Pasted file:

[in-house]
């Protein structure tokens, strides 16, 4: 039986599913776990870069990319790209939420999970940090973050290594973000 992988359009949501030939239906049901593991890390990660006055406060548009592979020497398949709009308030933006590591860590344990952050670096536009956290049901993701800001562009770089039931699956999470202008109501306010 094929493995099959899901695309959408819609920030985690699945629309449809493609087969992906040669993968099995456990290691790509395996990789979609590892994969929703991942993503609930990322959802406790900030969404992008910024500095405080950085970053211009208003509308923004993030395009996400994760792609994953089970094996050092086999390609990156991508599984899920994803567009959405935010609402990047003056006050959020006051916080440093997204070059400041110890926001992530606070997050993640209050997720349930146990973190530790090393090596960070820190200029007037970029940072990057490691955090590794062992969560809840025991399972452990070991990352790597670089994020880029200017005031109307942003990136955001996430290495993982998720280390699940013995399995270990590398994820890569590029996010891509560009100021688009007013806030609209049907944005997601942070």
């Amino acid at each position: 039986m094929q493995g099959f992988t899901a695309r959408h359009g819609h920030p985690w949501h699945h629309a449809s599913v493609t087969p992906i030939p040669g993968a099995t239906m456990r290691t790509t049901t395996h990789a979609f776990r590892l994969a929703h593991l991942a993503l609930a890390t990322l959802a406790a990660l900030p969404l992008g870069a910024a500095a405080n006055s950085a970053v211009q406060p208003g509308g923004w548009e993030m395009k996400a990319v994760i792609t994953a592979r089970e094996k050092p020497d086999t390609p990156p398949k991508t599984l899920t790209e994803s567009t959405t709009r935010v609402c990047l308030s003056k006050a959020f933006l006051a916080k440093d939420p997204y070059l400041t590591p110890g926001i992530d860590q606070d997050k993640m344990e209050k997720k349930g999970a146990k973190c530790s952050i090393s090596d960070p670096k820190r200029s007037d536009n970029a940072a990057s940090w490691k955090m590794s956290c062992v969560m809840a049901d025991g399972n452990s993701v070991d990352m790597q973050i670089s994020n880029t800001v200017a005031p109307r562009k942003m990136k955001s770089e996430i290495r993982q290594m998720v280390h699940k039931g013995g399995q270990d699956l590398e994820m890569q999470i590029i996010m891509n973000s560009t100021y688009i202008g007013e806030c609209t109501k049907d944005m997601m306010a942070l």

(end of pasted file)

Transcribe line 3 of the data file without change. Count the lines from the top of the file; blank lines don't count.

């Amino acid at each position: 039986m094929q493995g099959f992988t899901a695309r959408h359009g819609h920030p985690w949501h699945h629309a449809s599913v493609t087969p992906i030939p040669g993968a099995t239906m456990r290691t790509t049901t395996h990789a979609f776990r590892l994969a929703h593991l991942a993503l609930a890390t990322l959802a406790a990660l900030p969404l992008g870069a910024a500095a405080n006055s950085a970053v211009q406060p208003g509308g923004w548009e993030m395009k996400a990319v994760i792609t994953a592979r089970e094996k050092p020497d086999t390609p990156p398949k991508t599984l899920t790209e994803s567009t959405t709009r935010v609402c990047l308030s003056k006050a959020f933006l006051a916080k440093d939420p997204y070059l400041t590591p110890g926001i992530d860590q606070d997050k993640m344990e209050k997720k349930g999970a146990k973190c530790s952050i090393s090596d960070p670096k820190r200029s007037d536009n970029a940072a990057s940090w490691k955090m590794s956290c062992v969560m809840a049901d025991g399972n452990s993701v070991d990352m790597q973050i670089s994020n880029t800001v200017a005031p109307r562009k942003m990136k955001s770089e996430i290495r993982q290594m998720v280390h699940k039931g013995g399995q270990d699956l590398e994820m890569q999470i590029i996010m891509n973000s560009t100021y688009i202008g007013e806030c609209t109501k049907d944005m997601m306010a942070l």